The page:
Britain’s King Charles III has enlisted the help of acclaimed British composer Andrew Lloyd Webber to write the flagship anthem for his upcoming coronation.
Charles’s coronation will take place on May 6 at Westminster Abbey in London, and will see Camilla, Queen Consort crowned alongside her husband.
The King has personally selected the musical program for the service, which will see “a range of musical styles and performers blend tradition, heritage and ceremony with new musical voices of today,” according to Buckingham Palace.
Twelve new pieces of music have been prepared for the occasion – including six orchestral works, five choral pieces and one organ commission – by several world-renowned composers whose styles include classical, sacred, film, television and musical theater.
Famed composer Andrew Lloyd Webber, whose hit musicals “Cats” and “Phantom of the Opera” have been performed around the world, said he was “incredibly honoured” to be involved.
“My anthem includes words slightly adapted from Psalm 98. I have scored it for the Westminster Abbey choir and organ, the ceremonial brass and orchestra,” Lloyd Webber said. “I hope my anthem reflects this joyful occasion.”
A Coronation March has been written by Patrick Doyle, an award-winning Scottish composer best known for his work on films like “Harry Potter and the Goblet of Fire,” “Gosford Park” and “Carlito’s Way.”
One of the more sentimental inclusions from the King is his choice to have Greek Orthodox music played during the service, performed by the Byzantine Chant Ensemble, in tribute to his father, the late Prince Philip, who died two years ago.
Meanwhile, musical themes from countries across the Commonwealth will feature in Iain Farrington’s new solo organ commission. The other new works have been created by Sarah Class, Nigel Hess, Paul Mealor, Tarik O’Regan, Roxanna Panufnik, Shirley J. Thompson, Judith Weir, Roderick Williams, and Debbie Wiseman.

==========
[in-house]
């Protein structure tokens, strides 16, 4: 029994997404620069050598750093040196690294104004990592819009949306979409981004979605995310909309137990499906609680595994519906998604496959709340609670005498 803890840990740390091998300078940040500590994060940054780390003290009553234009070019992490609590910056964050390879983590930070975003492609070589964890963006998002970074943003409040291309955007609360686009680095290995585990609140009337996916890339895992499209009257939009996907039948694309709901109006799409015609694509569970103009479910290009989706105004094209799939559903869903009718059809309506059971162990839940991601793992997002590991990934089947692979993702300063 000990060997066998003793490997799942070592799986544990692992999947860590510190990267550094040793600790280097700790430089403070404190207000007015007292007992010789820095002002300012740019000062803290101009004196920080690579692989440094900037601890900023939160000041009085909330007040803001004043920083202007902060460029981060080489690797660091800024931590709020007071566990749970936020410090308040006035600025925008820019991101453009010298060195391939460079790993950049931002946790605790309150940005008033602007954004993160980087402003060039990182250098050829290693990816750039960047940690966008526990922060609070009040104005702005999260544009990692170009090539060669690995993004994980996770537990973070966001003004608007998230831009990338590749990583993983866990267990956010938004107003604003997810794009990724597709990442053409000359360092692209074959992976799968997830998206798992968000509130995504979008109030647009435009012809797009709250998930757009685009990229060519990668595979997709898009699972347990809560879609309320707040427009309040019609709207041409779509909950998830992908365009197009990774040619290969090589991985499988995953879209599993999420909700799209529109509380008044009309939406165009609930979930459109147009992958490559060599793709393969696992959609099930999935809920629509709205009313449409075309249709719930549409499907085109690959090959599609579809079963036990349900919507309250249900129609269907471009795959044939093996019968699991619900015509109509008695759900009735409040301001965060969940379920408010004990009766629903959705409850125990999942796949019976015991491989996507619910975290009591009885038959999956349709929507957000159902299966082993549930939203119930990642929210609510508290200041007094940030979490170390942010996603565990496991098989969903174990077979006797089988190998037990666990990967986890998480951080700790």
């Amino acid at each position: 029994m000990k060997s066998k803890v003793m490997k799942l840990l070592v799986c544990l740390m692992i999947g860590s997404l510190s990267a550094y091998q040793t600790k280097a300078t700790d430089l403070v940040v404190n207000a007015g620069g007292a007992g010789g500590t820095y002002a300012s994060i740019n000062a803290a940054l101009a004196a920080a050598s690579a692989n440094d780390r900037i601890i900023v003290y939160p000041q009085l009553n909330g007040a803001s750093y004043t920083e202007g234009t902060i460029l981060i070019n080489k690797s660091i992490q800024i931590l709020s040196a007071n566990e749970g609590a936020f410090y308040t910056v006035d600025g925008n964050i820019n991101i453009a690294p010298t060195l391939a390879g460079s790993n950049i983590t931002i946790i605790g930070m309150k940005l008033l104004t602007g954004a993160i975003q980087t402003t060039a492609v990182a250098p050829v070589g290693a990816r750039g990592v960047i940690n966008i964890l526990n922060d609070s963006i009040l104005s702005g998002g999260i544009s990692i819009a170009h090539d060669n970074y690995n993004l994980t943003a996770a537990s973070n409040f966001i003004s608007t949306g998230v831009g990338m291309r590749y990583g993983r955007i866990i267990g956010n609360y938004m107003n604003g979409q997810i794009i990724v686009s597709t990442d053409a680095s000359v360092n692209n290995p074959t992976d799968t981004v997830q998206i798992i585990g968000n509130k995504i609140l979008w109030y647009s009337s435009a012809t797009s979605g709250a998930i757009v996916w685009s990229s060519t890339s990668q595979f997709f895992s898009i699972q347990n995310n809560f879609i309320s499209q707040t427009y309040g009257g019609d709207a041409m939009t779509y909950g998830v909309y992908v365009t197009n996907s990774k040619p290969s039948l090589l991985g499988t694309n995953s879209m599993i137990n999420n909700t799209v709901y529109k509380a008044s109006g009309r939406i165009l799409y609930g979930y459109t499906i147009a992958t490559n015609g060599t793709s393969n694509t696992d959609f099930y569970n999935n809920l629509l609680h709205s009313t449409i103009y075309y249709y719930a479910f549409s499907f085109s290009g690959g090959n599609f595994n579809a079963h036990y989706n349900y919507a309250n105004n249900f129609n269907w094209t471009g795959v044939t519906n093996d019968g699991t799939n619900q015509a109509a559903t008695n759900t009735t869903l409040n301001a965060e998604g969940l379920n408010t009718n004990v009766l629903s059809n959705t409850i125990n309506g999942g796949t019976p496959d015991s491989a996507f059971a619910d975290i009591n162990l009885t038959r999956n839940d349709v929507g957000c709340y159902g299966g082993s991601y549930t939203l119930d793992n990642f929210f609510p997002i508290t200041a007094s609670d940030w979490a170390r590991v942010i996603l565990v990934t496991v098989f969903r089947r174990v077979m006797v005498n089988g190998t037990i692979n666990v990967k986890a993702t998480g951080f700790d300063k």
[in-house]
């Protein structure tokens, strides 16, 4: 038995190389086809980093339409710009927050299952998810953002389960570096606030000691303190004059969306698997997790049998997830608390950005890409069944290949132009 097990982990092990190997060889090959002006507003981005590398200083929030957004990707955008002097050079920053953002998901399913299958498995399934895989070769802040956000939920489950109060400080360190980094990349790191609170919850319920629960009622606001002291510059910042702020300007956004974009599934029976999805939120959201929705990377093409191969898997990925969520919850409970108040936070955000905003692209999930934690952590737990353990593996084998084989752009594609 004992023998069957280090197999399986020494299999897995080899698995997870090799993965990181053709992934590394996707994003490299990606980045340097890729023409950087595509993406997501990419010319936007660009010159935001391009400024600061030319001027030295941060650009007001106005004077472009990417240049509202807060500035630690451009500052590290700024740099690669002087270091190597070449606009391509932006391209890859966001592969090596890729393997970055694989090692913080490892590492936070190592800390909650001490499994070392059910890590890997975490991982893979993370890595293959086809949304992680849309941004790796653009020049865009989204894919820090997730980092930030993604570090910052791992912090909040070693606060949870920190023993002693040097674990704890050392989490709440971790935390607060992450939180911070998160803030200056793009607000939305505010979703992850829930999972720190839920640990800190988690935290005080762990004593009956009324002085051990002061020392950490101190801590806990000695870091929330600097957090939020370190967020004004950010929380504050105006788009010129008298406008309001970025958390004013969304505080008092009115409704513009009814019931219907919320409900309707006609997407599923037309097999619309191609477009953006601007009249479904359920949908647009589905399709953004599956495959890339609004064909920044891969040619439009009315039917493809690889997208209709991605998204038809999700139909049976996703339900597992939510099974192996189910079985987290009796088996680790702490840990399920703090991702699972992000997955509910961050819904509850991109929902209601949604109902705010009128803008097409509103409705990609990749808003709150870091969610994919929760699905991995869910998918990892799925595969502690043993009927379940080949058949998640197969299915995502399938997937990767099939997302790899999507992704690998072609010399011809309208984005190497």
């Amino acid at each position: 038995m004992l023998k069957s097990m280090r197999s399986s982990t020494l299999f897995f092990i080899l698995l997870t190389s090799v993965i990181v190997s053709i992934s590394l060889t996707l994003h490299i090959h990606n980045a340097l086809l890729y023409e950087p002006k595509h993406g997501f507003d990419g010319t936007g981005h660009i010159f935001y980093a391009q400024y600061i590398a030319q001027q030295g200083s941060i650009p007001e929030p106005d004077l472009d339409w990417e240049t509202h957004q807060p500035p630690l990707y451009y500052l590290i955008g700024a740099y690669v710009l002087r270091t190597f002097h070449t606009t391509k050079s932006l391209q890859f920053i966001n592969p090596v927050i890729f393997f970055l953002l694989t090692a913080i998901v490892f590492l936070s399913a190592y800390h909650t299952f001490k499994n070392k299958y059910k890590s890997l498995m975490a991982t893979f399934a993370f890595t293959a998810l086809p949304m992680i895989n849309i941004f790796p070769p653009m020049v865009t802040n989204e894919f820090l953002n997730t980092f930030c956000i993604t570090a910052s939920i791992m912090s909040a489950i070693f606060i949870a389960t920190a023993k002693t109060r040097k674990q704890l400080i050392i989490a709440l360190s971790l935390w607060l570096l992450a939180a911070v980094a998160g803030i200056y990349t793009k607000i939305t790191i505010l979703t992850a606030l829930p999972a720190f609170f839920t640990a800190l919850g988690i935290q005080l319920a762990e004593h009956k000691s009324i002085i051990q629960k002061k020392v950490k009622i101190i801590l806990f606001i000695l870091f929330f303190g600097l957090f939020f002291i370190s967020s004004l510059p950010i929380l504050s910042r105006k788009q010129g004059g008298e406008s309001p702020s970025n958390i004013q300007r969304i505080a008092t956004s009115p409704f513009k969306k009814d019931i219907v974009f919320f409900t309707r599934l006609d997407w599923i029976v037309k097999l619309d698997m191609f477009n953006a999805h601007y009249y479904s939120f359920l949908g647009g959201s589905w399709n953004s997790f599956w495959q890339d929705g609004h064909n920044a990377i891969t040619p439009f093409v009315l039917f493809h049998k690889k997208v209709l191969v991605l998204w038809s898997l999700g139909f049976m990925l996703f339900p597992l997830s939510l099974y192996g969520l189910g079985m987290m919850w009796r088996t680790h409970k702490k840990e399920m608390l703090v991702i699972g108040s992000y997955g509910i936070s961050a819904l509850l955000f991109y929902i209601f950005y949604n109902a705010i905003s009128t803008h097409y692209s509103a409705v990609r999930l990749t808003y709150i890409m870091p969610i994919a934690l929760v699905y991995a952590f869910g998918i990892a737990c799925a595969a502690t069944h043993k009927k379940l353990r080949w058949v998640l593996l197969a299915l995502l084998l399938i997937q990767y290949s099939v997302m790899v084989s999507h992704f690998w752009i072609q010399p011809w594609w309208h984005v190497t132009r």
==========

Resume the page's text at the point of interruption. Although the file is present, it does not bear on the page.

A handpicked gospel choir – The Ascension Choir – is also set to perform as part of the service, in addition to the Choir of Westminster Abbey and the Choir of His Majesty’s Chapel Royal, St James’s Palace. They will be joined by girl choristers from the Chapel Choir of Methodist College, Belfast and from Truro Cathedral Choir. The traditional “Vivat” acclamations will be proclaimed by the King’s Scholars of Westminster School.
Andrew Nethsingha, organist and master of the choristers at Westminster Abbey, said all coronation services are a blend of “deeply-rooted tradition and contemporary innovation” and praised the new British monarch for “choosing fine musicians and accessible, communicative music for this great occasion.”
The ceremony will also include historic music featured in coronation services over the past four centuries by the likes of William Byrd, George Frideric Handel, Edward Elgar, Henry Walford Davies, William Walton, Hubert Parry and Ralph Vaughan Williams.
Antonio Pappano, musical director of the Royal Opera House and conductor of the Coronation Orchestra, said: “His Majesty has chosen a most beautiful and varied programme that I believe will enhance the splendour of this very special celebration.”
Buckingham Palace previously revealed the coronation will be “a solemn religious service, as well as an occasion for celebration and pageantry,” conducted by the Archbishop of Canterbury Justin Welby.
The three-day weekend at the beginning of May is set to include grand processions through central London, a star-studded concert at Windsor Castle in addition to celebrations across the country. Britons have been given an extra bank holiday and members of the public are being invited to join “The Big Help Out” by volunteering in their communities.
“Everyone is invited to join in, on any day,” Michelle Donelan, UK culture secretary, said in a statement. “Whether that is by hosting a special street party, watching the Coronation ceremony or spectacular concert on TV, or stepping forward during The Big Help Out to help causes that matter to them.”